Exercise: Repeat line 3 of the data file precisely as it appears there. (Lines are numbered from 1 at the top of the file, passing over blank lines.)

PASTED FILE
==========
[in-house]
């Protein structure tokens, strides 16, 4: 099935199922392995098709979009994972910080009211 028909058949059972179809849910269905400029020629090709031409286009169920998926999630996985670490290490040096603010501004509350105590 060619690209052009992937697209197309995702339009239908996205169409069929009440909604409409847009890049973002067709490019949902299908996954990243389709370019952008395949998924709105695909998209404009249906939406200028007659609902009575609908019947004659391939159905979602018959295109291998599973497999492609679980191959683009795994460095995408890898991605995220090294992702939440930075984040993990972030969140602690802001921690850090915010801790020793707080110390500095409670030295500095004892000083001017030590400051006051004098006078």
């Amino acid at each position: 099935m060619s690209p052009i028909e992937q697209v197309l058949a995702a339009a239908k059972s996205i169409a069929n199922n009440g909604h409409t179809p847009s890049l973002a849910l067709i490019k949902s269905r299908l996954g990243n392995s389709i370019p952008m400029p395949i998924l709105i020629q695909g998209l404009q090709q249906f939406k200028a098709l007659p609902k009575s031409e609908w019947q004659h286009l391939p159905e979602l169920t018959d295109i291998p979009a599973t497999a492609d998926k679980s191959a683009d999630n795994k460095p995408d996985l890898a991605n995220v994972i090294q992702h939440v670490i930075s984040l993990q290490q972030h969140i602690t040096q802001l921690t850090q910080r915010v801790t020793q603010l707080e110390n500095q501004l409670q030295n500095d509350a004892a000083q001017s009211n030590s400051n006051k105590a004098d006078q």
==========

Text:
């Amino acid at each position: 099935m060619s690209p052009i028909e992937q697209v197309l058949a995702a339009a239908k059972s996205i169409a069929n199922n009440g909604h409409t179809p847009s890049l973002a849910l067709i490019k949902s269905r299908l996954g990243n392995s389709i370019p952008m400029p395949i998924l709105i020629q695909g998209l404009q090709q249906f939406k200028a098709l007659p609902k009575s031409e609908w019947q004659h286009l391939p159905e979602l169920t018959d295109i291998p979009a599973t497999a492609d998926k679980s191959a683009d999630n795994k460095p995408d996985l890898a991605n995220v994972i090294q992702h939440v670490i930075s984040l993990q290490q972030h969140i602690t040096q802001l921690t850090q910080r915010v801790t020793q603010l707080e110390n500095q501004l409670q030295n500095d509350a004892a000083q001017s009211n030590s400051n006051k105590a004098d006078q």